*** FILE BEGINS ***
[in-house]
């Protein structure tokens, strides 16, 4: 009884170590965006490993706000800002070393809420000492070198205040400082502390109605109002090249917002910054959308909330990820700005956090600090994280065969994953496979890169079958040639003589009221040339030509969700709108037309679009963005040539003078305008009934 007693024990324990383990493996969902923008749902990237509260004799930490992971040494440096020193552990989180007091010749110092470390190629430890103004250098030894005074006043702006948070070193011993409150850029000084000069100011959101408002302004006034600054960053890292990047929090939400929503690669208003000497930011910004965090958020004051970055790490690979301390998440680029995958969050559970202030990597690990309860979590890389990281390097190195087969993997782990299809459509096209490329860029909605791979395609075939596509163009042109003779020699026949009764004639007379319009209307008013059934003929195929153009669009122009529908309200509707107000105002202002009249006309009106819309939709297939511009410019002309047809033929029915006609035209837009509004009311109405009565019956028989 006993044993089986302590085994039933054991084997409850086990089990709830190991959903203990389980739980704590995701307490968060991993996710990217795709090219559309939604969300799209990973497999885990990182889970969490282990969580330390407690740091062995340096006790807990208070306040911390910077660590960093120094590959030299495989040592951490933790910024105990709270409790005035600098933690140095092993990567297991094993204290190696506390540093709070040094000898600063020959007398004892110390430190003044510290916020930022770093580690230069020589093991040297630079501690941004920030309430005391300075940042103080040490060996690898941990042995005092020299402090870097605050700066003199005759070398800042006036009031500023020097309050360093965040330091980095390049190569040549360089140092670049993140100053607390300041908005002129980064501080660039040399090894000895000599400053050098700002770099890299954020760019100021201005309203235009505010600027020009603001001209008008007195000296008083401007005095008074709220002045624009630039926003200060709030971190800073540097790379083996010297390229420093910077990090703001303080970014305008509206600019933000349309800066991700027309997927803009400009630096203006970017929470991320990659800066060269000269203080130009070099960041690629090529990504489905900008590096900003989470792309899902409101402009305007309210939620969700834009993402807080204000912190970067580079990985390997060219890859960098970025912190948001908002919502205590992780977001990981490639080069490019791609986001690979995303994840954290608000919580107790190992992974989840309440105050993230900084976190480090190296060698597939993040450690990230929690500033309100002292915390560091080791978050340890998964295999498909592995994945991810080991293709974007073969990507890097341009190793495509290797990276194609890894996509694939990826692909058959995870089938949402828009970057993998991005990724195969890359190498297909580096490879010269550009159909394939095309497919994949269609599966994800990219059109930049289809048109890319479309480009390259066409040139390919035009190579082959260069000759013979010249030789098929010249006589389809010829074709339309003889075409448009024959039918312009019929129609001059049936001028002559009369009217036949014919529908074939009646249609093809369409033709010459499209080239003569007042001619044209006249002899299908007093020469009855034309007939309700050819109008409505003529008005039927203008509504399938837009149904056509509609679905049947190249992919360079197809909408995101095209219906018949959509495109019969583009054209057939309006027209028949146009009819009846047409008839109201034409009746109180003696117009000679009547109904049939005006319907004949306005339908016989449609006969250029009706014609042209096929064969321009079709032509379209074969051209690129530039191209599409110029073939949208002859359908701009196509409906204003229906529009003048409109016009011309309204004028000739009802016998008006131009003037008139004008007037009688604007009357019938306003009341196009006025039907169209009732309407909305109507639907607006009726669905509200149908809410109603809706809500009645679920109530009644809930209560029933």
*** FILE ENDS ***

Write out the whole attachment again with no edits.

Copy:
[in-house]
């Protein structure tokens, strides 16, 4: 009884170590965006490993706000800002070393809420000492070198205040400082502390109605109002090249917002910054959308909330990820700005956090600090994280065969994953496979890169079958040639003589009221040339030509969700709108037309679009963005040539003078305008009934 007693024990324990383990493996969902923008749902990237509260004799930490992971040494440096020193552990989180007091010749110092470390190629430890103004250098030894005074006043702006948070070193011993409150850029000084000069100011959101408002302004006034600054960053890292990047929090939400929503690669208003000497930011910004965090958020004051970055790490690979301390998440680029995958969050559970202030990597690990309860979590890389990281390097190195087969993997782990299809459509096209490329860029909605791979395609075939596509163009042109003779020699026949009764004639007379319009209307008013059934003929195929153009669009122009529908309200509707107000105002202002009249006309009106819309939709297939511009410019002309047809033929029915006609035209837009509004009311109405009565019956028989 006993044993089986302590085994039933054991084997409850086990089990709830190991959903203990389980739980704590995701307490968060991993996710990217795709090219559309939604969300799209990973497999885990990182889970969490282990969580330390407690740091062995340096006790807990208070306040911390910077660590960093120094590959030299495989040592951490933790910024105990709270409790005035600098933690140095092993990567297991094993204290190696506390540093709070040094000898600063020959007398004892110390430190003044510290916020930022770093580690230069020589093991040297630079501690941004920030309430005391300075940042103080040490060996690898941990042995005092020299402090870097605050700066003199005759070398800042006036009031500023020097309050360093965040330091980095390049190569040549360089140092670049993140100053607390300041908005002129980064501080660039040399090894000895000599400053050098700002770099890299954020760019100021201005309203235009505010600027020009603001001209008008007195000296008083401007005095008074709220002045624009630039926003200060709030971190800073540097790379083996010297390229420093910077990090703001303080970014305008509206600019933000349309800066991700027309997927803009400009630096203006970017929470991320990659800066060269000269203080130009070099960041690629090529990504489905900008590096900003989470792309899902409101402009305007309210939620969700834009993402807080204000912190970067580079990985390997060219890859960098970025912190948001908002919502205590992780977001990981490639080069490019791609986001690979995303994840954290608000919580107790190992992974989840309440105050993230900084976190480090190296060698597939993040450690990230929690500033309100002292915390560091080791978050340890998964295999498909592995994945991810080991293709974007073969990507890097341009190793495509290797990276194609890894996509694939990826692909058959995870089938949402828009970057993998991005990724195969890359190498297909580096490879010269550009159909394939095309497919994949269609599966994800990219059109930049289809048109890319479309480009390259066409040139390919035009190579082959260069000759013979010249030789098929010249006589389809010829074709339309003889075409448009024959039918312009019929129609001059049936001028002559009369009217036949014919529908074939009646249609093809369409033709010459499209080239003569007042001619044209006249002899299908007093020469009855034309007939309700050819109008409505003529008005039927203008509504399938837009149904056509509609679905049947190249992919360079197809909408995101095209219906018949959509495109019969583009054209057939309006027209028949146009009819009846047409008839109201034409009746109180003696117009000679009547109904049939005006319907004949306005339908016989449609006969250029009706014609042209096929064969321009079709032509379209074969051209690129530039191209599409110029073939949208002859359908701009196509409906204003229906529009003048409109016009011309309204004028000739009802016998008006131009003037008139004008007037009688604007009357019938306003009341196009006025039907169209009732309407909305109507639907607006009726669905509200149908809410109603809706809500009645679920109530009644809930209560029933």